Over the weekend, seven children were killed in a house fire in Brooklyn, New York. It was devastating tragedy for the large Orthodox Jewish family and community. The fire was sparked supposedly by a hot plate left on for the family's Sabbath meal. Cooking is forbidden during the Sabbath, as it is considered work. Which leads to widespread use of hot plates.
It took decades of tragedies and illnesses, and a trip to see UN officials, but a retired teacher in the small town of Norco, Louisiana persuaded Shell Oil to relocate the residents of her neighborhood away from a dangerous chemical plant. Now her example may help other local activists do the same.
She rarely thought about air pollution. Then her kid had a tumor. Her direct, personal documentary has become a phenomenon in China, with 200 million video views in less than a week. And then authorities clamped down.
Mark Lippert, the US Ambassador to South Korea, was attacked early Thursday by a South Korean man wielding a 10-inch knife. The ambassador has only been in office since November, but analysts are speculating the attacker might have been prompted by half a century of grievances with the US.
UNICEF reports that Nepal is among the 20 countries with the highest rates of child marriage — and its location in South Asia places it in the region with the most child marriages in the world. But the Nepalese government and local NGOs have been working together over the past few years to end the practice once and for all.
Israeli Prime Minister Benjamin Netanyahu gambled big on national security in Israel's upcoming election, saying only he and his party could keep Israel safe from Iran and terrorist groups. But the gamble seems to have backfired as Israeli voters look more concerned about economic matters.
Mexico's popular radio host, Carmen Aristegui, was fired by MVS Radio in Mexico City. The station says the popular journalist was using their brand without permission, but many Mexicans suspect she was pushed out by a government embarrassed by her reporting.
Former Defense Department official Michèle Flournoy says a new government should give Afghans reasons to be hopeful about their country's future. And Omar Sharifi, an Afghan graduate student in the US, is on board.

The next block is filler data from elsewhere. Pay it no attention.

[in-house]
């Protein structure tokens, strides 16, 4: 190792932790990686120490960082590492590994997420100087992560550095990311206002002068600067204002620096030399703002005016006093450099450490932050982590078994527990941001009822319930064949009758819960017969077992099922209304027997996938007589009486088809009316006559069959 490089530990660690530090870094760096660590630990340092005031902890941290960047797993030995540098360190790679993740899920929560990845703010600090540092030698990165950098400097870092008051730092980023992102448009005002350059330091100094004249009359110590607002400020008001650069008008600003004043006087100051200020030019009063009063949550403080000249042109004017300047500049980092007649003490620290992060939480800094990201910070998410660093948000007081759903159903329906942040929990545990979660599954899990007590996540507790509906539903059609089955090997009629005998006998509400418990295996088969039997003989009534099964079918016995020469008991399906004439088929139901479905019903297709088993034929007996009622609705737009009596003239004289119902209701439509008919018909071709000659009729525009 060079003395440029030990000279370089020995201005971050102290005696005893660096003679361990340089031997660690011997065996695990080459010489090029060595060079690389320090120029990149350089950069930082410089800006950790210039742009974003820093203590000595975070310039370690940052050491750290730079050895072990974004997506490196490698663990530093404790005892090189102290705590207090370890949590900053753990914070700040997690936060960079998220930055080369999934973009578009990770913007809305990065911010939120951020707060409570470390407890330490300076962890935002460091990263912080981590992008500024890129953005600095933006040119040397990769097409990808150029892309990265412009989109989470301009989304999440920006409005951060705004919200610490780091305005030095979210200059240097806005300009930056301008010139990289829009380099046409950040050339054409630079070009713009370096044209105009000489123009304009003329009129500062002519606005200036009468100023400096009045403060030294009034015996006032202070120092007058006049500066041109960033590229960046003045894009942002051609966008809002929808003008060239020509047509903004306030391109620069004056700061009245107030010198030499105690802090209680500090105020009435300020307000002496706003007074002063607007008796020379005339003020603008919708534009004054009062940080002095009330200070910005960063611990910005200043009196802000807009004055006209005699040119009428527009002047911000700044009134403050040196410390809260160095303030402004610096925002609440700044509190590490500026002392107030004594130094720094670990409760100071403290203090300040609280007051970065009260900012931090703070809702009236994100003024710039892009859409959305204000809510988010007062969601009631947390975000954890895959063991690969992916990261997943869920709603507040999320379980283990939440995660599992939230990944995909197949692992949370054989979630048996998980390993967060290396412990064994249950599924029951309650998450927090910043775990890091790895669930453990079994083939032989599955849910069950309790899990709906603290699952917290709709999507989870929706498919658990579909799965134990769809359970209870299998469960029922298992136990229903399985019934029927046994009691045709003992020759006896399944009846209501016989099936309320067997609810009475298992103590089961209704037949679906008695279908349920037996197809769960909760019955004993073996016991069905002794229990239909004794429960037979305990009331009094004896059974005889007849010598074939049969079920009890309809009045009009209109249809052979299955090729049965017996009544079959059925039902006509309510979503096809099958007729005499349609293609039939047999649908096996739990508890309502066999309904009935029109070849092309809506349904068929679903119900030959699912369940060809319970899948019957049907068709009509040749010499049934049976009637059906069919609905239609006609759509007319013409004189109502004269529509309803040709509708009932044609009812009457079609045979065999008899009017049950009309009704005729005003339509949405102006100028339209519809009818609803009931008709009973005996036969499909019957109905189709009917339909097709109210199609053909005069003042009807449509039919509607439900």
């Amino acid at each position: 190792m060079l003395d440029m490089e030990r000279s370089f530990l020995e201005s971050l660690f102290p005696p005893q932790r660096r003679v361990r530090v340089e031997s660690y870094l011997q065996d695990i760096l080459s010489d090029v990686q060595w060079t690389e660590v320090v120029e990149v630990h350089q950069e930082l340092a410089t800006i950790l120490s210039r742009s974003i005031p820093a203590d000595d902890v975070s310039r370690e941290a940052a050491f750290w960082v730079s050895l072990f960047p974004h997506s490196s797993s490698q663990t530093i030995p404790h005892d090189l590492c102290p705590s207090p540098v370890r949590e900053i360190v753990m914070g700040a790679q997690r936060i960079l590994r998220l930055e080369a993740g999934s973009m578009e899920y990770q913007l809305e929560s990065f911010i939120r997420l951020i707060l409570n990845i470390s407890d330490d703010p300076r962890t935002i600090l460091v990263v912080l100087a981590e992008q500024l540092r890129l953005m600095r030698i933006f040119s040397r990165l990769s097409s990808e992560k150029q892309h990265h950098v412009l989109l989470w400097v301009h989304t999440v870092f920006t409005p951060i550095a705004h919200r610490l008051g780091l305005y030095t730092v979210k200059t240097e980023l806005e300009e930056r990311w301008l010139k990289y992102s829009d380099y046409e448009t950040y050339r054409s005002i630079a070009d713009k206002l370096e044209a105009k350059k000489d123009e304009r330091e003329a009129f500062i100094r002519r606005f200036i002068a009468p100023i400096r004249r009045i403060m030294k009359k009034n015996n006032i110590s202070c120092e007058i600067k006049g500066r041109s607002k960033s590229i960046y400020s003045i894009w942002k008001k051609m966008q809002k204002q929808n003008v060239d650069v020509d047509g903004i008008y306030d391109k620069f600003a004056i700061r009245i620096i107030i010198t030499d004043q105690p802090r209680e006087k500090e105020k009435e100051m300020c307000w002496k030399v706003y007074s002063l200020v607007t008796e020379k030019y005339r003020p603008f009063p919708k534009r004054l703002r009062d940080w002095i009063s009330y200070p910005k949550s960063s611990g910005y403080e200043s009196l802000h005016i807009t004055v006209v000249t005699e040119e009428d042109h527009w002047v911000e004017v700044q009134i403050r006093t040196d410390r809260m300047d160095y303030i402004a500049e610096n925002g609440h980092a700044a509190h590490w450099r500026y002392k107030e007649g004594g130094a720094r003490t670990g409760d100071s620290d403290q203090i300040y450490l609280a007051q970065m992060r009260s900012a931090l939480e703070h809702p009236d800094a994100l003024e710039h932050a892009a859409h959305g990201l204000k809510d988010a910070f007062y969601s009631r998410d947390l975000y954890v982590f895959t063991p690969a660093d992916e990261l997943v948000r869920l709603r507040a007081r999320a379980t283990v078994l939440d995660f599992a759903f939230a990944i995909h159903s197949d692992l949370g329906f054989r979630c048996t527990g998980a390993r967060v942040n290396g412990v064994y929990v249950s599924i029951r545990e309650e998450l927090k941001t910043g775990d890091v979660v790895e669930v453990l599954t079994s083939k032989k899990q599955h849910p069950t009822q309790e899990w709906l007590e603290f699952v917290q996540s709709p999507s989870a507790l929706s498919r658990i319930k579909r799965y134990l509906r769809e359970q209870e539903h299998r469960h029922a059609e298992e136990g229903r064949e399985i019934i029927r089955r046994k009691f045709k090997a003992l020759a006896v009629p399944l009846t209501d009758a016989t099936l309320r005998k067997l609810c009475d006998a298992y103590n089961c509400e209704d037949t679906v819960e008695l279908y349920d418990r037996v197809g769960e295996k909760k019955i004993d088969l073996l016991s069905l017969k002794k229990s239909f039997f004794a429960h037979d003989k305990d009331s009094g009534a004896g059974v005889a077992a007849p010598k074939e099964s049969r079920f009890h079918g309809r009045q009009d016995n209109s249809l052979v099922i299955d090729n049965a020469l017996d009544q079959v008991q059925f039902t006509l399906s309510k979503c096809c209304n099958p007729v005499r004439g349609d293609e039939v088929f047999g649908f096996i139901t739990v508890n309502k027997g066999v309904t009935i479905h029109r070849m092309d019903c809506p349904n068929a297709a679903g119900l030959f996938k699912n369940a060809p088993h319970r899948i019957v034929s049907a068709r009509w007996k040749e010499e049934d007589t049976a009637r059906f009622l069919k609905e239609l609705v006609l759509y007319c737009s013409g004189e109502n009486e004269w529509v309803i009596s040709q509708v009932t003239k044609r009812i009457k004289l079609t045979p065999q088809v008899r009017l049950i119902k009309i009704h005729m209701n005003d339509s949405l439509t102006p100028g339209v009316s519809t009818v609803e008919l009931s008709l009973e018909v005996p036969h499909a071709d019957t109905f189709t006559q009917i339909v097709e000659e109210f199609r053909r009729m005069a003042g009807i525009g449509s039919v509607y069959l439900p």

The US military has charged Sgt. Bowe Bergdahl with desertion for allegedly leaving his post in Afghanistan in 2009. It's one of the only high-profile cases of the crime in recent decades, but it's far from rare in the US military.
A major offensive against ISIS forces is under way in Iraq, and the Iraqi army is getting plenty of support from Iran and its Iraqi Shiite allies. One country that isn't getting involved, however, is the United States.
Twenty years ago, global leaders gathered in Beijing to discuss the status of women worldwide. Today, Phumzile Mlambo-Ngcuka, the former vice president of South Africa, now heads the UN agency tasked with tackling gender equality issues. She says, despite some progress, women still have a long way to go in the struggle for equality.
In the southern part of Ethiopia, abducting children and forcing them into marriage is still a common practice. But advocates have found a unique way to change public opinion about this tradition: making and screening the award-winning film, Difret.
Exit polls from the latest Israeli election show Arab parties winning an historic number of seats in Israel's parliament. But it's still far from certain whether the unified Joint List will wield meaningful power under a new government.
A practice that often goes along with child marriage is female genital mutilation — the tradition of cutting a girl's clitoris before she marries. It's estimated that 125 million women and girls have had that done to them. And advocates say you can’t address child marriage without addressing this practice.
First Person: Going to ridiculous lengths to see the British band that made "Lola" and "Dedicated Follower of Fashion" and would become a favorite of directors such as Wes Anderson. A thief, a scalper and a likely mobster are involved.
This week, General Motors and Ford will introduce new versions of luxury sedans that are designed with China's luxury consumers in mind. From tricked-out back seats to super high-end amenities like champagne holders, the American companies are betting that Chinese growth is the future.